'Every bullet tears a hole in our community': Durham Mayor responds to violent night in Bull City

Josh Chapin Image
Saturday, June 19, 2021
Durham mayor responds to violent night in Bull City
EMBED <>More Videos

Durham Mayor Steve Schewel said he's sick over the gun violence even as opinions vary on how best to address the problem.

DURHAM, N.C. (WTVD) -- Durham Mayor Steve Schewel said he's sick about the gun violence.

"Every bullet tears a hole in our whole community," he said Friday. "Any time something like this happens it's a terrible tragedy, not just for the people who are hurt."

Two people were killed Thursday night on Holloway Street and two others were hurt.

He said Durham County has funded two more violence interruption teams -- civilians who help identify and intervene in gang-related conflicts before they intensify.

The city already has funded teams to go into four different neighborhoods. The mayor said better gun laws are needed in addition to strong, well-trained police.

"Good, strategic, strong police is what we need so that we have good investigators out there," Schewel said. "We have them but all those things have to happen to reduce violent crime."

There were also two shootings Thursday night in Raleigh.

RELATED: Raleigh police make arrest in June 8 shooting that left man seriously injured

"We know that there is always this increase in crime -- that is not new, this is cyclical," said Dawn Blagrove, executive director at Carolina Justice Policy Center.

She said there should have been a real investment in historically marginalized communities during the pandemic and not the police.

In its budget, Raleigh gave RPD nearly $5 million more to work with.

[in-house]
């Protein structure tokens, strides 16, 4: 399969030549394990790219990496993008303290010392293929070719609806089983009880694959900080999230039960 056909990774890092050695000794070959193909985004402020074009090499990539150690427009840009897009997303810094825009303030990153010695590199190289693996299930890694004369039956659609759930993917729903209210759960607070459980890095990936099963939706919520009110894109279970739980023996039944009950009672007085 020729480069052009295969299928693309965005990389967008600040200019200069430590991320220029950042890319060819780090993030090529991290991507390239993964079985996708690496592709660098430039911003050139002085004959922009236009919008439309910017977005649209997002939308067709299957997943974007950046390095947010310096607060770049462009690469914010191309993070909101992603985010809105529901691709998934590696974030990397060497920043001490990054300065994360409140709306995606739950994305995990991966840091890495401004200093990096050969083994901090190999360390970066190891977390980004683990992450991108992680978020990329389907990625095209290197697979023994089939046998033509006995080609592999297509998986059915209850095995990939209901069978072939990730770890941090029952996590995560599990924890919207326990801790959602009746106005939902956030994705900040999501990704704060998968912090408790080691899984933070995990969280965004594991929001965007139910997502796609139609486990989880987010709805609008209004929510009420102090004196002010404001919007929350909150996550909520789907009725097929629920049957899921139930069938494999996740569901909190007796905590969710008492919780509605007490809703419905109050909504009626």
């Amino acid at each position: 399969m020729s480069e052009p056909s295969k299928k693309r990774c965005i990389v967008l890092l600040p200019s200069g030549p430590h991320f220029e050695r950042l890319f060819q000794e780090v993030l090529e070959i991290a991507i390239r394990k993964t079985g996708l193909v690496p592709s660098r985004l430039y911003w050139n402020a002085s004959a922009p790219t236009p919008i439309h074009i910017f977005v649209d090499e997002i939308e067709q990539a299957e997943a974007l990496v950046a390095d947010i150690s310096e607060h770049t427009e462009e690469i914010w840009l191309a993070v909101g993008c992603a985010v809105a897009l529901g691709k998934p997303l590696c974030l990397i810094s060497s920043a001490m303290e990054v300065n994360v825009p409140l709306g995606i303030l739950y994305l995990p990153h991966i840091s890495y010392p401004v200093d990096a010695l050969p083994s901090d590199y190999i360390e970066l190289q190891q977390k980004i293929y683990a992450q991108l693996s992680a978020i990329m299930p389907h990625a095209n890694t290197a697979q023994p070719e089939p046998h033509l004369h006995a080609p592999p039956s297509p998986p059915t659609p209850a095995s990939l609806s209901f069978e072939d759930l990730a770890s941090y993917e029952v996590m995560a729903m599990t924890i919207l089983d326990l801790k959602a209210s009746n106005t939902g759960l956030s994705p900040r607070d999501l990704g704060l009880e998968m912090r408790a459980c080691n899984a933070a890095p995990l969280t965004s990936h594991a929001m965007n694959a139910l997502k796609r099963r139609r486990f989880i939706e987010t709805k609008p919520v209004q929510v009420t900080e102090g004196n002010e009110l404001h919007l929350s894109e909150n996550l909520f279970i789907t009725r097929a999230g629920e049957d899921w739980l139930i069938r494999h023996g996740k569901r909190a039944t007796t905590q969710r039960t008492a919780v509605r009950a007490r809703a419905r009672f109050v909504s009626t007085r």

"The crime we are seeing in our streets right now is a direct result of America ignoring the inequities that exist," Blagrove said. "Those inequities have been exacerbated to a point where they can no longer be ignored. What are seeing is people right now who are traumatized, who are desperate, who have no real viable options for changing their situations other than resorting to street economics."

Durham City Council Member Mark-Anthony Middleton said he supports a multi-faceted approach to the problem and said he believes Durham or any city cannot "police their way" out of it.

He has supported the shot spotter technology, the violence interrupters as well as the Guaranteed Income, which gives $500 a month to formerly incarcerated residents.

"We need to stop the bleeding right now, we've got to stop the kids from getting shot right now," he said. "I'm excited about the things going on in Durham but they're contingent upon people being alive to participate in them."

He was in Memphis on Friday for the swearing-in of former Durham Police Chief CJ Davis.

A national search is underway for a new chief in Durham.